Lack of Planning, Lack of Follow-Through, and That Time I Quit Smoking…

by Elisabeth

I’ll admit it, my resolutions were half-assed. I didn’t really complile them for this blog in time, I just jumped on the posting wagon and didn’t think about driving said wagon. Nobody was navigating at first, and I had this loose idea to be “topical,” but then thought about how I didn’t want to give Miley Cyrus, or Kimye, anymore press. My blog currently has a low readership, so it probably wouldn’t even be classified as “press” anyway. Also, my celebrity gossip-loving side isn’t my proudest trait. Then I thought about the actual news, and politics, and how I could sound off about current events. But I thought about rant blogs, and political talk, and how I read Huffington Post and how I get all stressed out thinking about that stuff. The thought of writing about politics exhausts me. My artist, law-of-attraction-believing, recovering-activist self likely has no credibility ranting about what’s wrong with the world. I’d rather go to my happy place. I want narrative, narrative, and more narrative.

 

That, dear reader, was my intention. But I’ve been so busy trying to keep posting, that I forgot to come up with some good ideas to post. So I’m going to force myself in February (as one of my top ten) to post only narrative. Sometimes I do better with perameters. I definitely do better with wine. Hail February!

 

This year it seemed like all the “experts” were saying not to make resolutions, pointing out that they set people up for failure. They claim that you’re likely not going to follow-through. Which, I think, is the truth when people give canned responses and put a micro-second into dreaming up their goals. If you’ve really thought about them, really planned, researched, imagined your resolutions, I think you’ll do better.

 

Case in point. On November 3rd, 2007, I quit smoking. Since then, I haven’t smoked, but not because I haven’t been tempted, or because I “hate” smoking now. I still miss it. I believe that I was successful because I spent so many months gearing up for it. My mother somehow got involved and bought me knitting needles and yarn, so I had something to keep my hands busy. A month prior, I stopped smoking my brand on advice that I had to stop enjoying smoking. I went to the health food store to get a smoking cessation homeopathic kit, so that when the day came, I had little capsules to take. Even though I felt myself inching towards the date, and even though I wanted to turn back, I had involved too many people in my plan. I had reorganized my thoughts about who I was going to be. November 3rd is my brother’s birthday, I didn’t want to let him down.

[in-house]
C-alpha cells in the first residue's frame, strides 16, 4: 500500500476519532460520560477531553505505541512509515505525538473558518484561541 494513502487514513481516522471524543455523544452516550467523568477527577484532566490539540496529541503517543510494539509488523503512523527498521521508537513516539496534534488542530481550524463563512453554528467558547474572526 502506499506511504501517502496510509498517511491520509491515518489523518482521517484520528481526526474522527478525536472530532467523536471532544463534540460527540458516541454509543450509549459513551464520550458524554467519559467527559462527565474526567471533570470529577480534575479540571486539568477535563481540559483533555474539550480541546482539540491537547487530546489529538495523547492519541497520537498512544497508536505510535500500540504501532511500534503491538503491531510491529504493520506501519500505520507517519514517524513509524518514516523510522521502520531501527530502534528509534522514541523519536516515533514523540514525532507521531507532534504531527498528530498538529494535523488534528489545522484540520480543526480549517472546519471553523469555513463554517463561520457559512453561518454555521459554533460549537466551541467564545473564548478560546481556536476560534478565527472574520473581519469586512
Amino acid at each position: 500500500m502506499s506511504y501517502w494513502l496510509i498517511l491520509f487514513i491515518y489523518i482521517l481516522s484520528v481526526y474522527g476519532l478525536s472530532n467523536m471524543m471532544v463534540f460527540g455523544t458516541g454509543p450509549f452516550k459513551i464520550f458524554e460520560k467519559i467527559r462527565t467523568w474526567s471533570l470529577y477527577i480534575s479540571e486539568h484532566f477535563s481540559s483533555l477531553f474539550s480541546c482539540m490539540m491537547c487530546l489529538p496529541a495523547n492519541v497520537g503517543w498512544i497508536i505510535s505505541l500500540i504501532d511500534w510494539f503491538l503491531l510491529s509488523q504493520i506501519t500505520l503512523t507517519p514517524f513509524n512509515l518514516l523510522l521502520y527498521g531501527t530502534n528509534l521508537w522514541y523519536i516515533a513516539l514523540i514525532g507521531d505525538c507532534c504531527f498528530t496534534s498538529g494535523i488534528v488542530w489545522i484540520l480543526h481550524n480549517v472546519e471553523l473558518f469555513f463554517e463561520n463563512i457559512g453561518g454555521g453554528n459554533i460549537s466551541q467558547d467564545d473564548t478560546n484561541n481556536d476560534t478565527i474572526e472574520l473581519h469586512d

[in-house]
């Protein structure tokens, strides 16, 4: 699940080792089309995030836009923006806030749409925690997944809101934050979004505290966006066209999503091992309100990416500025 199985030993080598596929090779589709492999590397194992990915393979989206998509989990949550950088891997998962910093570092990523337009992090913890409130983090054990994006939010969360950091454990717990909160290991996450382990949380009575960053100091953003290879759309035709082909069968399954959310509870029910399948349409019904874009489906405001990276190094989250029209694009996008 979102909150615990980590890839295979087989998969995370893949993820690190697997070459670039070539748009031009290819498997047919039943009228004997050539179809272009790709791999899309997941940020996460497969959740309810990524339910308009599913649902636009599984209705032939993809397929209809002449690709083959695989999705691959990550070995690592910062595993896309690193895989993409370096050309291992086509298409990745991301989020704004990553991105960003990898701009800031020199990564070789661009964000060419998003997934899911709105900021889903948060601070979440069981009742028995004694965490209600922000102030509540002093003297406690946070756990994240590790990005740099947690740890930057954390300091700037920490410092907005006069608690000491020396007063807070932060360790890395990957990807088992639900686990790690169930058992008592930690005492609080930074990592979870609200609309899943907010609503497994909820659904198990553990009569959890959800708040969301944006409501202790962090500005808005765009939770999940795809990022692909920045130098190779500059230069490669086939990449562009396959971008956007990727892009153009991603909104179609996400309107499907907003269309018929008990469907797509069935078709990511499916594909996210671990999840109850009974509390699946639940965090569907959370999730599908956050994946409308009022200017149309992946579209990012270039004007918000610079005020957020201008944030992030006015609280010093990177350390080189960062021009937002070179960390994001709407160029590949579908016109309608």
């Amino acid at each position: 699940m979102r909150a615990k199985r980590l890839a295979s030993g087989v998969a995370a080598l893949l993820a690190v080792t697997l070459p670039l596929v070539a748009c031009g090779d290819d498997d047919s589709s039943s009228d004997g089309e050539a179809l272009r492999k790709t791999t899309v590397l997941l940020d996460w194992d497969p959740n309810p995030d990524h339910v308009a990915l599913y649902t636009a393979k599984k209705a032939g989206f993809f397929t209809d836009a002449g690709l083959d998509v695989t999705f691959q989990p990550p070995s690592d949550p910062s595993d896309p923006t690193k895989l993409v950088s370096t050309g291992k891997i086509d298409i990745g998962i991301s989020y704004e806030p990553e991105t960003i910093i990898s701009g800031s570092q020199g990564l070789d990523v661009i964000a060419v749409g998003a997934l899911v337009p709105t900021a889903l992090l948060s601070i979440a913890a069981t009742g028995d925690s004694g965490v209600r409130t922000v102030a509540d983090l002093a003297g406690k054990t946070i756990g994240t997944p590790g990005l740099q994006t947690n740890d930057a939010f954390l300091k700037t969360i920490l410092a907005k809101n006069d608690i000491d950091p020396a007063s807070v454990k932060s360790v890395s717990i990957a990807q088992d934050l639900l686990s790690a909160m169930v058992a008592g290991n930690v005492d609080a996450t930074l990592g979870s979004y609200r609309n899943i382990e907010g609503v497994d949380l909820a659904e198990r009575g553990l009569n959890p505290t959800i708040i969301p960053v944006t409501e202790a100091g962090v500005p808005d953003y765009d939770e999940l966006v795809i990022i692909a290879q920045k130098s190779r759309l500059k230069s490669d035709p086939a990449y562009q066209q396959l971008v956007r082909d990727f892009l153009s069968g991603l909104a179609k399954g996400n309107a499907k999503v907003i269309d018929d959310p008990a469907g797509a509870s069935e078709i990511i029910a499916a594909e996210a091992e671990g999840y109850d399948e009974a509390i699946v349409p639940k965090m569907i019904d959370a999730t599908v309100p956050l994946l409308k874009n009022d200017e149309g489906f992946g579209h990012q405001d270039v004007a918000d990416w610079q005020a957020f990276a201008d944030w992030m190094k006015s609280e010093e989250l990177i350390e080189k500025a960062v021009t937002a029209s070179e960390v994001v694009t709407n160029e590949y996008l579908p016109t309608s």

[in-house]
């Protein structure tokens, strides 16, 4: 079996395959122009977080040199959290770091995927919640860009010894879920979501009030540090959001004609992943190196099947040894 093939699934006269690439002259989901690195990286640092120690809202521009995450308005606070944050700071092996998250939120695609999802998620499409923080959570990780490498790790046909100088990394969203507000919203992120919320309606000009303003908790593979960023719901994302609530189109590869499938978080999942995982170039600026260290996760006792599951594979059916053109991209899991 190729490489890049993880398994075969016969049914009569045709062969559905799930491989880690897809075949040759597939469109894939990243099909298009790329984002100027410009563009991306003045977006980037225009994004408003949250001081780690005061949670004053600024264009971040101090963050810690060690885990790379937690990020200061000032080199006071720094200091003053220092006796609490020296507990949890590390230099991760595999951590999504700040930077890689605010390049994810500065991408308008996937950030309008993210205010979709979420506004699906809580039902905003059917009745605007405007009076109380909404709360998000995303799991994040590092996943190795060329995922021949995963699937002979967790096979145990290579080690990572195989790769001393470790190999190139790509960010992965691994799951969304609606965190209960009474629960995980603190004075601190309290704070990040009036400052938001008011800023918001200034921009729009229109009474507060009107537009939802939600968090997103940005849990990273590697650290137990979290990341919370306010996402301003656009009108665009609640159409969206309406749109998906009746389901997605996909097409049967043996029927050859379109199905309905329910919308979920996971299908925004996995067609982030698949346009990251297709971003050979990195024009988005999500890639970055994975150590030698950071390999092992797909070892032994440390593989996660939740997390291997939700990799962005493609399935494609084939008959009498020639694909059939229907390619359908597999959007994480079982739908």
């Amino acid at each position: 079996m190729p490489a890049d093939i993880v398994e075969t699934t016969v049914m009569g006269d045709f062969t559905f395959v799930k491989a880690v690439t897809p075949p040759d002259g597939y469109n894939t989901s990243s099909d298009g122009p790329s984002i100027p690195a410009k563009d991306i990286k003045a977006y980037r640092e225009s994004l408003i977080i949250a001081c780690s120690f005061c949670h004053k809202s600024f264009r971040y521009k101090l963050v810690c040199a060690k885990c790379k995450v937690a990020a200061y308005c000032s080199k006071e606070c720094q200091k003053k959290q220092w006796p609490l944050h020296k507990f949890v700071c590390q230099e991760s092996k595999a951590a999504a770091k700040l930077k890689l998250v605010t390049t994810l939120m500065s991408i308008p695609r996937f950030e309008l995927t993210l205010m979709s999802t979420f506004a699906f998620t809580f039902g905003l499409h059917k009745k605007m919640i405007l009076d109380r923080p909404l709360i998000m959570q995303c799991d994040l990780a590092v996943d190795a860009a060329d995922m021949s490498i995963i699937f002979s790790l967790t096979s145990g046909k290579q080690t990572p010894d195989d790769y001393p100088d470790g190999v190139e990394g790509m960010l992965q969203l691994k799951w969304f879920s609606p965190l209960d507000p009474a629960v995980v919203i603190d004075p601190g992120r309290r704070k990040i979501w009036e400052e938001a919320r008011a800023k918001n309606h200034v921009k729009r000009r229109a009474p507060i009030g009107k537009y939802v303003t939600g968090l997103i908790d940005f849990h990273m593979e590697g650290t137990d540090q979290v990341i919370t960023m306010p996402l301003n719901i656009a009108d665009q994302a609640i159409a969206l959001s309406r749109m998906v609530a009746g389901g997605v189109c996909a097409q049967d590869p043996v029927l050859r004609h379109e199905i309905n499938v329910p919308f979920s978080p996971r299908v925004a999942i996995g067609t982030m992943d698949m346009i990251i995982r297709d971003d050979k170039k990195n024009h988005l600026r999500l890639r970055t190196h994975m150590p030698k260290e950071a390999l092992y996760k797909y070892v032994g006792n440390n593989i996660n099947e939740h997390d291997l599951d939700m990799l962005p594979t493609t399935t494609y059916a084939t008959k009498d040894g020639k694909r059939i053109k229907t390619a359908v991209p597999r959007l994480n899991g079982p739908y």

If I hadn’t spent so much time figuring out what I loved about smoking that September, I wouldn’t have had all the strategies to deal with the loss (I was a pack-a-day smoker.) I didn’t want to stop going out for smoke breaks, so I needed to find a way to join the smokers without smoking. I needed a safeguard against smoking while drinking. I needed a plan.

 

With this year’s resolutions, it looks like the only ones that stuck for me this month are the ones I visualized, or really prepared for. Did I try this colonic business yet even though I’ve been talking about it for months? No I’m still wrestling with my apparent repulsion and facination with it. I haven’t “visualized” it yet. Also it carries a hefty price tag. Which, I guess, it should…but I digress.

 

Last week I listened to a webinar that talked about the differentiation between intention-setting and goal-setting. Intention-setting is supposed to be far more revolutionary because it deals with your inner self. It has no deadline. But if your heart isn’t into a goal, you likely won’t reach it. If your heart still wants to smoke, but you’ve set a goal to quit, then something isn’t lining up. Get honest and plan, is my unsolicited advice. Take a longer and slower time to reach your goal, making smaller, less dramatic changes along the way so that you change along with your behavior. Or at least that’s what works for me.

 

Then again, I’m on my high-horse since it’s the only thing I have going these days- living as a gluten-free, vegan, non-drinker. 10 more days until I can drink wine! Woot woot! Subtext: has anything really changed? Probably not. But I did quit smoking in 2007.